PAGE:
Raising Twins: What Parents Need To Know

Written by Inceptive
Estimated reading time: 3 minutes
Raising Twins: What Parents Need To Know

No one ever said that parenting would be easy.

In fact, parents step into their new roles knowing they are about to embark on one of the most difficult (and, of course, fulfilling) journeys of their lives. But what happens when you find out that you’re going to have twins?

It’s a whole new level! Here’s what every parent needs to know about expecting twins, especially if they aren’t a twin themselves.

What Parents Need To Know When Expecting Twins

1. Moms with multiples are more likely to have postpartum depression

This is due to a myriad of factors, including the facts that hormone levels are twice as high, and that there is double the work and half the sleep than a mother with one baby will have.

New parents of twins are navigating two children who are hitting developmental milestones at exactly the same time, who will both need attention at the same time, and there will be times - often - where one baby will have to wait while the other is comforted, fed, or has their diaper changed.


2. There’s a third baby that comes with having twins

When you have twins, you don’t just have two babies - you actually have a third!

That third ‘baby’ is the twinship itself. The relationship between the twins needs to be nurtured and cared for, just as you nurture your children. Understanding the importance of this relationship can actually simplify things for you as a parent.

Rather than this idea of a third baby meaning that you have three children with distinct needs, you have two children with the same needs and then the twinship itself.

3. Parents need to cultivate the relationship between the twins

Parents, especially those who are not twins themselves, have a tendency to treat twins either as siblings who happen to have been born at the same time or as two halves of one whole being. The first approach erases the twinship, the second erases each twin’s individuality. In understanding the importance of the twinship and nurturing that relationship, parents can ensure that their twins will grow up with a balanced and positive relationship with each other and themselves.

In caring for the children with their twinship in mind, you can help them develop a healthy relationship to their twinship. They are being cared for individually and as twins, which allows them to develop their own individual identities within the twin relationship while, at the same time, the twinship is nurtured.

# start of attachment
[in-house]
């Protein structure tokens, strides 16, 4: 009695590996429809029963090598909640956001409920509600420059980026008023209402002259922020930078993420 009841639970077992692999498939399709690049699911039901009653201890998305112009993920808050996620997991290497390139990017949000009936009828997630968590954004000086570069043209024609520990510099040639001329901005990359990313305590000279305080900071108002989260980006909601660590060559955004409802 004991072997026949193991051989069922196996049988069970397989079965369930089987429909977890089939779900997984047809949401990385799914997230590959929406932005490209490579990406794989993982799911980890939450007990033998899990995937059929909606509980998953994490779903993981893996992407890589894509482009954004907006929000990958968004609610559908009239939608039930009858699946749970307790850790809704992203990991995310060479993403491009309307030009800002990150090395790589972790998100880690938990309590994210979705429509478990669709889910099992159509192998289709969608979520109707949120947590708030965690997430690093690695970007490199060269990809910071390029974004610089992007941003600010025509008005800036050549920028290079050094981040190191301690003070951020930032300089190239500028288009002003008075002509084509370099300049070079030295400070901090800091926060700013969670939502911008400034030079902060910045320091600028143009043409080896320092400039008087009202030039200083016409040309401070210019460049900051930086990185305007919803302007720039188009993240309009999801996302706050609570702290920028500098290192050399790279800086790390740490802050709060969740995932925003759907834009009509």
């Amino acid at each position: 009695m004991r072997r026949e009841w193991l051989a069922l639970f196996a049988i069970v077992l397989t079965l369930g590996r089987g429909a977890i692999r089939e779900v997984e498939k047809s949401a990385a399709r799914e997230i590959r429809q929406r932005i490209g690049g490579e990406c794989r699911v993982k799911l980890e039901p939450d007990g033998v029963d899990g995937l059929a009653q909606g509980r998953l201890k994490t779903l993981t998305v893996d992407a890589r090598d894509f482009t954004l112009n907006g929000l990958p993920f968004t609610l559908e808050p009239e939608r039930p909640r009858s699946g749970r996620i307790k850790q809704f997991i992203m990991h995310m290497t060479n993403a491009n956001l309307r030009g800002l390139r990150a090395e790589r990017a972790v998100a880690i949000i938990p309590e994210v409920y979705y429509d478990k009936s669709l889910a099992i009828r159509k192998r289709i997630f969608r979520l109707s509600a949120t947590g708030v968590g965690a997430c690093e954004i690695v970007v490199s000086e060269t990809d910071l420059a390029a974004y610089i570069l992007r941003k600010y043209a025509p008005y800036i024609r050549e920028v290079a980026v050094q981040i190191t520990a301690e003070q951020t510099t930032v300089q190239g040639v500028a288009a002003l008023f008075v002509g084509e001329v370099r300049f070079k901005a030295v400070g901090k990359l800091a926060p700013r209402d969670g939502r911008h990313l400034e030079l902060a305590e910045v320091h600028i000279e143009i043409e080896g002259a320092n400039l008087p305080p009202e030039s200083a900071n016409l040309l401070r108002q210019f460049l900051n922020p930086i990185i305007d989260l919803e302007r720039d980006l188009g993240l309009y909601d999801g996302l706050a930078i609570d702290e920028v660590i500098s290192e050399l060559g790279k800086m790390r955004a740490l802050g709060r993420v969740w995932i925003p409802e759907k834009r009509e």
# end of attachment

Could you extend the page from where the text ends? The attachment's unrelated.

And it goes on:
This leads to them being able to take pleasure in their twinship from a place of sharing and connectivity, rather than it being an issue or burden.

Takeaways

Parents of twins can expect an adventure -- and a different set of experiences than parents of single children. As you prepare for your twins, or read this article as they sleep next to you, remember that,

  1. Mothers should be aware they are at a higher risk of developing postpartum depression and should seek medical guidance as they navigate through the first few months after having their twins.
  2. Having twins introduces a new relationship that acts as a ‘third baby’ that you need to put focus on, the twinship itself.
  3. Parents can create a healthy relationship between their twins through cultivating the twinship from a young age by promoting their individual personalities and their bond as twins simultaneously.


In Inceptive's class The Psychology of Parenting Twins, Dr. Ruth Simon, psychologist and mother of twins, talks about how to handle the parenting of twins from the point of view of a singleton—a person who is not a twin.

Free Expert-led Class - What Parents Need To Know When Expecting Twins


As a singleton, it is difficult to understand the experience of a twin, which can make it harder to navigate the needs of your twins while they’re too young to verbalize their needs. Learn more about parenting twins here.

[1] Wenze, Susan J et al. “Raising multiples: mental health of mothers and fathers in early parenthood.” Archives of women's mental health vol. 18,2 (2015): 163-176. doi:10.1007/s00737-014-0484-x.

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